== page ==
Gender equality for our young women

“As I walked through the gates this morning I was reminded once again of the promise we make the young women in our society that they will be able to live in a world where equality is a lived reality, where they can access leadership opportunities and decision making roles, where they have independent economic security and where they live a life that is free from violence and harassment.”

This was the thought provoking reminder delivered by guest speaker Julie McKay to a sold-out audience of corporates and community members including students at the St Margaret’s Anglican Girls School’s Professional Women’s Network breakfast on Wednesday 23 August.

PwC Diversity and Inclusion Officer and gender adviser to Chief of the Defence Force, Ms McKay said to affect real change we need to fundamentally move away from programs and initiatives focused on women and start to really challenge the way that society is structured.

“95% of the effort and resource spend is going into things that are not proven to work; initiatives and efforts that are actually about fixing women and trying to make women fit into the mould that we’re comfortable with,” said Ms McKay.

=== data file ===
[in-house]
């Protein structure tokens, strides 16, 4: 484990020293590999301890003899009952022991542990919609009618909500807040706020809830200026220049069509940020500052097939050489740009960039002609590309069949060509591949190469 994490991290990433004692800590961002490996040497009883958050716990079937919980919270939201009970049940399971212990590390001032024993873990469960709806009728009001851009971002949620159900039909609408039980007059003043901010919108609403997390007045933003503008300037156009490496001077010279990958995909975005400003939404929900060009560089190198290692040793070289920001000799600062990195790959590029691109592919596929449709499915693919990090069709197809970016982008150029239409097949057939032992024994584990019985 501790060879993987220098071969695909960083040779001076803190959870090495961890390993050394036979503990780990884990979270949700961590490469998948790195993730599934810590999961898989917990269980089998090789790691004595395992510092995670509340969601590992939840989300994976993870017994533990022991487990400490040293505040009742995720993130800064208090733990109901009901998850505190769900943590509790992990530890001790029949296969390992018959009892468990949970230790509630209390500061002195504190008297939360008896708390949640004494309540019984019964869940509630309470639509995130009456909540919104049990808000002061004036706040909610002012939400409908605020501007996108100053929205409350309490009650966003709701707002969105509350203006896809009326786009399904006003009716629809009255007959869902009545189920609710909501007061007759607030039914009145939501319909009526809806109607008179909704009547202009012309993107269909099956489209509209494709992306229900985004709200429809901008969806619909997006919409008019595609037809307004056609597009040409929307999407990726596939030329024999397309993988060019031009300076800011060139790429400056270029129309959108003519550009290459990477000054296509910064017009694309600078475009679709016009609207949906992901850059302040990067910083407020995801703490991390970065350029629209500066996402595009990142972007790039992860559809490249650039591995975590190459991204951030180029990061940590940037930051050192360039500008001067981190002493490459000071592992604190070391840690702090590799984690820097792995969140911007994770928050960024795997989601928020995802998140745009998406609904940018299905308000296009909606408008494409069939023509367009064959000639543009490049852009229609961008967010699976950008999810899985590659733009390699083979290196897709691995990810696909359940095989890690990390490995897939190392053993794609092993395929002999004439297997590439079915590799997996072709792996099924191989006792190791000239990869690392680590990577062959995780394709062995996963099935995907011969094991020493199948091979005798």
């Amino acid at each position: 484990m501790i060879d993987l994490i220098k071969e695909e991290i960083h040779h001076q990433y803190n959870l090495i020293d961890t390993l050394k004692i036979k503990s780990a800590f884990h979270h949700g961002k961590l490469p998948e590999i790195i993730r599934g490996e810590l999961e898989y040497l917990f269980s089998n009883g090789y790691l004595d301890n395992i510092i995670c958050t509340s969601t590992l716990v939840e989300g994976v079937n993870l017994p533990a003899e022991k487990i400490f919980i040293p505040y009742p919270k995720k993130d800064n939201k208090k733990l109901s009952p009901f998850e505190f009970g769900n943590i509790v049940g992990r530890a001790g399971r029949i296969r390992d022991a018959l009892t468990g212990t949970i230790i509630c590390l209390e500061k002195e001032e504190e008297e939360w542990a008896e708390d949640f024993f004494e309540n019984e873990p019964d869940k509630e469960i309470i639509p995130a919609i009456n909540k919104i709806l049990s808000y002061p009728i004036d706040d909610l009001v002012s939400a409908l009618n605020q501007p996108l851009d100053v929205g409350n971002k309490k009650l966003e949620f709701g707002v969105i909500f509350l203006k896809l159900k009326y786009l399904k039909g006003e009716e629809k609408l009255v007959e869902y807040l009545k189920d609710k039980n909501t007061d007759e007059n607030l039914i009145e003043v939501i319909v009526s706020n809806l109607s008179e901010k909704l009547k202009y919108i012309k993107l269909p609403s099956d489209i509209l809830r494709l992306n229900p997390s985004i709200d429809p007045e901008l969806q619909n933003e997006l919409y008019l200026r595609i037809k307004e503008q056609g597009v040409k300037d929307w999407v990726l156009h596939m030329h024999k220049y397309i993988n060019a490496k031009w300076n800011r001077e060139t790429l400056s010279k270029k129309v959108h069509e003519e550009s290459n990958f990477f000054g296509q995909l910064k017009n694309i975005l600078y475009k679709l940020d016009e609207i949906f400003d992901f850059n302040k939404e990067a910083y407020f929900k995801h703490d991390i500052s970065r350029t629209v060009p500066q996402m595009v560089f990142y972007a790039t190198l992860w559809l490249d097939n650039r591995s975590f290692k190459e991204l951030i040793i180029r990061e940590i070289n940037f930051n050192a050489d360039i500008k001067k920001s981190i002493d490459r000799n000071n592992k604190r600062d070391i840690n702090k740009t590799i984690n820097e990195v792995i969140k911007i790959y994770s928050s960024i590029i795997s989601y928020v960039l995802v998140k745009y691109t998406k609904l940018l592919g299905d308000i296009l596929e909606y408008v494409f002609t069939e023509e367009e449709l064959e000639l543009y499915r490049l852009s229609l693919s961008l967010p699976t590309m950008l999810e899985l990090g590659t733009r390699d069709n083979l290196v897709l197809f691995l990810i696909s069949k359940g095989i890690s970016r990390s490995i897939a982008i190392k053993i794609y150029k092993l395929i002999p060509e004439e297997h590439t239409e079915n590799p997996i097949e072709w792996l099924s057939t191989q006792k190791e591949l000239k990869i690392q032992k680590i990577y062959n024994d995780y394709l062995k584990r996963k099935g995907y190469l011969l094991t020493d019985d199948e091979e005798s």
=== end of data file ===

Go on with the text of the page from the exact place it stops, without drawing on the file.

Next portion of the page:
Using the Swedish Military as an example, Julie explained how the organisation redeployed their focus on training women to behavioural training for men; a program which resulted in significant changes to the makeup of the military, to who was being put forward for promotion, to the aspiration of women in that organisation to reach leadership roles and to the families and communities surrounding that organisation who noted change.

Julie shared four levers she believes will drive long-term, sustainably different outcomes in the context of gender equality in the workforce including leadership accountability, the restructure of work, banning merit and calling out casual sexism.

“We have an enormous opportunity. We’ve got leadership commitment; we’ve got an incredible base of women and men in this country who believe in gender equality as a fundamental principle of human rights. We have an inordinate amount of research that tells us that communities and economies are stronger if we can realise the benefits of true gender equality. We will all sleep easier at night if we know we live in a society that doesn’t tolerate violence and harassment; where women have independent financial security and where leadership opportunities are built and rewarded on the basis of something other than a system of merit,” said Ms McKay.

She challenged the audience to think about what they can do as individuals to make a difference – to ensure our young women, not generations from now but in the next ten years, will see a transformative shift in how we actually step towards gender equality in our society.

“We need to recommit ourselves to the promise that our young women won’t face the barriers that women in Australia and around the world continue to face today.”